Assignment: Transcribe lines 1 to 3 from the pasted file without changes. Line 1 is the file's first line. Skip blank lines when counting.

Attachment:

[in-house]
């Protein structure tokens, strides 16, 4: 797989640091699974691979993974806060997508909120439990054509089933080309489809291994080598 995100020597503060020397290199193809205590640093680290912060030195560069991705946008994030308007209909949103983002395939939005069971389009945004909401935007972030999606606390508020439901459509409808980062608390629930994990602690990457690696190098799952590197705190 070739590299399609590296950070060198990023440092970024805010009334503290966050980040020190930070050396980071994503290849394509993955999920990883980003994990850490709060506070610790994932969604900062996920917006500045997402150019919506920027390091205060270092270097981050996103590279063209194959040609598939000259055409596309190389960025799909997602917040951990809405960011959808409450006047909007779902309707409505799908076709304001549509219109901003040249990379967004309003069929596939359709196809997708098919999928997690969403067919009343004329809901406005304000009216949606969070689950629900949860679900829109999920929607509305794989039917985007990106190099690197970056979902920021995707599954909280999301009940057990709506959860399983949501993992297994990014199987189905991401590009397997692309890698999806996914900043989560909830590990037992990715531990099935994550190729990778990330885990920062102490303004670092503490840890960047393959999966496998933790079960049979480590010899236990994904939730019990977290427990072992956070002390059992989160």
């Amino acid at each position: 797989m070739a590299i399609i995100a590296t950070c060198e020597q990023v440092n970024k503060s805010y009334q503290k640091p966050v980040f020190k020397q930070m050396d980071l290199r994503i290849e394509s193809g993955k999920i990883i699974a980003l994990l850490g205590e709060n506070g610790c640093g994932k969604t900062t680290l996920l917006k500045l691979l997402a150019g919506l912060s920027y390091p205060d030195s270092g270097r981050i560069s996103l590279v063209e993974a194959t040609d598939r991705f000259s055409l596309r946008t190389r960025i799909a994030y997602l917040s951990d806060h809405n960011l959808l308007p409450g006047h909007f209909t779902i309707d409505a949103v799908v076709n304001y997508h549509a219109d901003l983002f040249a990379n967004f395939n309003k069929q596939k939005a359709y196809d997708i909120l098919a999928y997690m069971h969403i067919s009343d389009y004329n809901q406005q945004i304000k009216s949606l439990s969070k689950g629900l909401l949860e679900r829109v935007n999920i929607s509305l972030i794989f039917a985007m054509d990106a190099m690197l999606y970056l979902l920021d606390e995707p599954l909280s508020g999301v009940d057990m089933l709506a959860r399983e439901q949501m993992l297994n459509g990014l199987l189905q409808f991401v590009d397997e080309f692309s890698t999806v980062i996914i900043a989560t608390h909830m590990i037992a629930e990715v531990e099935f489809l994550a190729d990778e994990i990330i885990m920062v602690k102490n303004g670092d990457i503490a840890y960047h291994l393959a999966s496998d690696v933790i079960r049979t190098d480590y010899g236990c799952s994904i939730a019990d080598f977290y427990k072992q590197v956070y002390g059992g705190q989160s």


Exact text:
[in-house]
């Protein structure tokens, strides 16, 4: 797989640091699974691979993974806060997508909120439990054509089933080309489809291994080598 995100020597503060020397290199193809205590640093680290912060030195560069991705946008994030308007209909949103983002395939939005069971389009945004909401935007972030999606606390508020439901459509409808980062608390629930994990602690990457690696190098799952590197705190 070739590299399609590296950070060198990023440092970024805010009334503290966050980040020190930070050396980071994503290849394509993955999920990883980003994990850490709060506070610790994932969604900062996920917006500045997402150019919506920027390091205060270092270097981050996103590279063209194959040609598939000259055409596309190389960025799909997602917040951990809405960011959808409450006047909007779902309707409505799908076709304001549509219109901003040249990379967004309003069929596939359709196809997708098919999928997690969403067919009343004329809901406005304000009216949606969070689950629900949860679900829109999920929607509305794989039917985007990106190099690197970056979902920021995707599954909280999301009940057990709506959860399983949501993992297994990014199987189905991401590009397997692309890698999806996914900043989560909830590990037992990715531990099935994550190729990778990330885990920062102490303004670092503490840890960047393959999966496998933790079960049979480590010899236990994904939730019990977290427990072992956070002390059992989160």
């Amino acid at each position: 797989m070739a590299i399609i995100a590296t950070c060198e020597q990023v440092n970024k503060s805010y009334q503290k640091p966050v980040f020190k020397q930070m050396d980071l290199r994503i290849e394509s193809g993955k999920i990883i699974a980003l994990l850490g205590e709060n506070g610790c640093g994932k969604t900062t680290l996920l917006k500045l691979l997402a150019g919506l912060s920027y390091p205060d030195s270092g270097r981050i560069s996103l590279v063209e993974a194959t040609d598939r991705f000259s055409l596309r946008t190389r960025i799909a994030y997602l917040s951990d806060h809405n960011l959808l308007p409450g006047h909007f209909t779902i309707d409505a949103v799908v076709n304001y997508h549509a219109d901003l983002f040249a990379n967004f395939n309003k069929q596939k939005a359709y196809d997708i909120l098919a999928y997690m069971h969403i067919s009343d389009y004329n809901q406005q945004i304000k009216s949606l439990s969070k689950g629900l909401l949860e679900r829109v935007n999920i929607s509305l972030i794989f039917a985007m054509d990106a190099m690197l999606y970056l979902l920021d606390e995707p599954l909280s508020g999301v009940d057990m089933l709506a959860r399983e439901q949501m993992l297994n459509g990014l199987l189905q409808f991401v590009d397997e080309f692309s890698t999806v980062i996914i900043a989560t608390h909830m590990i037992a629930e990715v531990e099935f489809l994550a190729d990778e994990i990330i885990m920062v602690k102490n303004g670092d990457i503490a840890y960047h291994l393959a999966s496998d690696v933790i079960r049979t190098d480590y010899g236990c799952s994904i939730a019990d080598f977290y427990k072992q590197v956070y002390g059992g705190q989160s």